Point 2. OCCUPATION IN THE LATE BRONZE – EARLY IRON AGE
Prior to the urban phase ushered in with the creation of the Cerretanian oppidum, the settlement was already occupied over the period stretching from the late bronze age to the early iron age (8th-5th centuries BC). However, very little is known about this phase as a silo, some tanks in the ground, a smelting furnace and the odd domestic oven are all that has been recorded.
The age of these structures can be determined by carbon dating, but also from the pottery typical of the period, like handmade work with decoration in a local style (8th-5th centuries BC) or malhacien style (7th-6th centuries BC).
With all these items it is possible to imagine a settlement made up of clusters of houses made from movable, short-lived materials (branches, earth structures, furniture and other features in wood and so on), similar to those found elsewhere in the area, like Llo or Eina. The settlement would have farming activities that must already have been starting to produce their first surpluses, at least in terms of crops.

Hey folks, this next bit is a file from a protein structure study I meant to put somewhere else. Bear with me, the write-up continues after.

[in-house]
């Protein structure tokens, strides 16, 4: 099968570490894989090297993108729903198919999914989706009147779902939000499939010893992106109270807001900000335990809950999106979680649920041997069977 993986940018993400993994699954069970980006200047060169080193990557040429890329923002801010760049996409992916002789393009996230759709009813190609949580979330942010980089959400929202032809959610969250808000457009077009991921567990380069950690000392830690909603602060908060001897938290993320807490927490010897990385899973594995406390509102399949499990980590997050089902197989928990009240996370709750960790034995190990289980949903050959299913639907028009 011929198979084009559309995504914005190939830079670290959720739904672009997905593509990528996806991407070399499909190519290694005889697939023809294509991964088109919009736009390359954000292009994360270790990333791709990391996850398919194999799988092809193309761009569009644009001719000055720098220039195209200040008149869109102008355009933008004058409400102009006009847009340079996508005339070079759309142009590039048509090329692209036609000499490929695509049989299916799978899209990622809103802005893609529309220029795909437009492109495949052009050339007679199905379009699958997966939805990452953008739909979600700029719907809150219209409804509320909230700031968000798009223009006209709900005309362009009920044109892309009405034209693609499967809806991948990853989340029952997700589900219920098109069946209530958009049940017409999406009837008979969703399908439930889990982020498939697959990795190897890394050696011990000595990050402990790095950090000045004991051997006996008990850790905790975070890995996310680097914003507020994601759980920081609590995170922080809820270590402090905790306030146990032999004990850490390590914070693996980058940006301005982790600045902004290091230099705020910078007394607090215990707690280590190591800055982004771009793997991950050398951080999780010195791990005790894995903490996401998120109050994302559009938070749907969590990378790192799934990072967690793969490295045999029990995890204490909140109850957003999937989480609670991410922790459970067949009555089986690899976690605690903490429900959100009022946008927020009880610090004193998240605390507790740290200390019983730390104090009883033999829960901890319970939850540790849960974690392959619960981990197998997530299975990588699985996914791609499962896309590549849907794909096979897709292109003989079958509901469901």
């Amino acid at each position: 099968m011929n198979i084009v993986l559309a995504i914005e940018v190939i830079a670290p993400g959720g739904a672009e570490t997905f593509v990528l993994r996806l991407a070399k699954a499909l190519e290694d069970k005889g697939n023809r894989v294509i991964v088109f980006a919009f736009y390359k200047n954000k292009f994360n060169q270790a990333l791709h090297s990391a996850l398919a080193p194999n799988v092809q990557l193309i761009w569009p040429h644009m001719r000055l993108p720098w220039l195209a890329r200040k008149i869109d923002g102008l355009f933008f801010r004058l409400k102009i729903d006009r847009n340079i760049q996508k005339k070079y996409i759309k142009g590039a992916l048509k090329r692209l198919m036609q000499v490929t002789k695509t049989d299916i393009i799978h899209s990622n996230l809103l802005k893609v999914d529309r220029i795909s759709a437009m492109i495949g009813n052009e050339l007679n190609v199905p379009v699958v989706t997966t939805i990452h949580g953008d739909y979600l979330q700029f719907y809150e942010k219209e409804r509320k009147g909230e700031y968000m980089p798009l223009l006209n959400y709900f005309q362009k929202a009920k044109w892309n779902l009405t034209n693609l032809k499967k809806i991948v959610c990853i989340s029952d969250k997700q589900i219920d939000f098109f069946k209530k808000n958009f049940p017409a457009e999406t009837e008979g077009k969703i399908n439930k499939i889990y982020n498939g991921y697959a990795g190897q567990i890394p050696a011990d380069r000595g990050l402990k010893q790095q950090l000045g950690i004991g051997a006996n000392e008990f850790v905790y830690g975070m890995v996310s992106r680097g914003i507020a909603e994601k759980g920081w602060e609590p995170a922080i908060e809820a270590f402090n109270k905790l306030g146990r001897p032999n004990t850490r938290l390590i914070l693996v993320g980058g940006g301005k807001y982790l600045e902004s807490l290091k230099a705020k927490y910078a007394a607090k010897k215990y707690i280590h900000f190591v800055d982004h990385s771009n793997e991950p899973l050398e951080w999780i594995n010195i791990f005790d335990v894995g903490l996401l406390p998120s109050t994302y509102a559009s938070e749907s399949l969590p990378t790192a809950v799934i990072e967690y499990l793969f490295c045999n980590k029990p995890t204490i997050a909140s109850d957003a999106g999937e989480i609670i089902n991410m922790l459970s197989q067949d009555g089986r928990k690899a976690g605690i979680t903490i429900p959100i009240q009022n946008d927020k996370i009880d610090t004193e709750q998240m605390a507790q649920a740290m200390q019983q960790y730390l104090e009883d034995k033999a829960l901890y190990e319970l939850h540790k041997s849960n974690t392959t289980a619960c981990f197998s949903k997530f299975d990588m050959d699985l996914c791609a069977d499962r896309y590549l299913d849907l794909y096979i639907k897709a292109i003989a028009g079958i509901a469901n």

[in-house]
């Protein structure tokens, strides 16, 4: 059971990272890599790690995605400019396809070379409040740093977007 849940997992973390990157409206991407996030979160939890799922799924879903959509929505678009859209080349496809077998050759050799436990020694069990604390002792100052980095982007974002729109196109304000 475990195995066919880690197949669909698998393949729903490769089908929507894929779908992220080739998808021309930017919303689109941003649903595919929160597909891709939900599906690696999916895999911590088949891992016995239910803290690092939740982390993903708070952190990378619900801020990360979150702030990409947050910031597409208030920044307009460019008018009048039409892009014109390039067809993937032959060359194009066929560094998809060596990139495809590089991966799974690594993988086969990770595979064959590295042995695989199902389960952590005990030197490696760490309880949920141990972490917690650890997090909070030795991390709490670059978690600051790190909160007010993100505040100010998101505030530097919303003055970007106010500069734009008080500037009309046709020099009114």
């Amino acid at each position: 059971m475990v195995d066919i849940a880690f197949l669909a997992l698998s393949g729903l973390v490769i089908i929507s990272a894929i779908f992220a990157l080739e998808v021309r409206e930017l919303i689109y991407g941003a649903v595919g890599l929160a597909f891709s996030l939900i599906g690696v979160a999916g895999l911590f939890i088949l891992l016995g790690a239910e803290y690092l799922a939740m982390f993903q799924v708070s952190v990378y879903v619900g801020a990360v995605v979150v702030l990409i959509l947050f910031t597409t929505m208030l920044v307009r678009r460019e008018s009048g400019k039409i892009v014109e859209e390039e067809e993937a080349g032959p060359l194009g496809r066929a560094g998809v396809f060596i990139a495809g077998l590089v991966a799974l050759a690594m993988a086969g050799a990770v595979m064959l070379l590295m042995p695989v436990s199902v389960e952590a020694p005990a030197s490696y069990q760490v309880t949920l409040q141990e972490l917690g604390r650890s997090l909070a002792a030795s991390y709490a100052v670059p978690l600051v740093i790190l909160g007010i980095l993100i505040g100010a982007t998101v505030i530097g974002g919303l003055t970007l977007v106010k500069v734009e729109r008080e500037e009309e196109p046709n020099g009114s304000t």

Despite the simplicity of these structures, very different from the subsequent Iberian urban phase, some recent finds (like the bronze items found in La Colomina de Bor, of high technical and decorative quality, with parallels in the Balkans and Italy) indicate links between these settlements and other parts of the Iberian peninsula and southern Europe.
Image 1: Remains of a smelting furnace recorded at Castellot
Image 2: Remains of a hearth located outside the Iberian wall at Castellot
Images 3 & 4: Detail of some of the household pieces found at Bor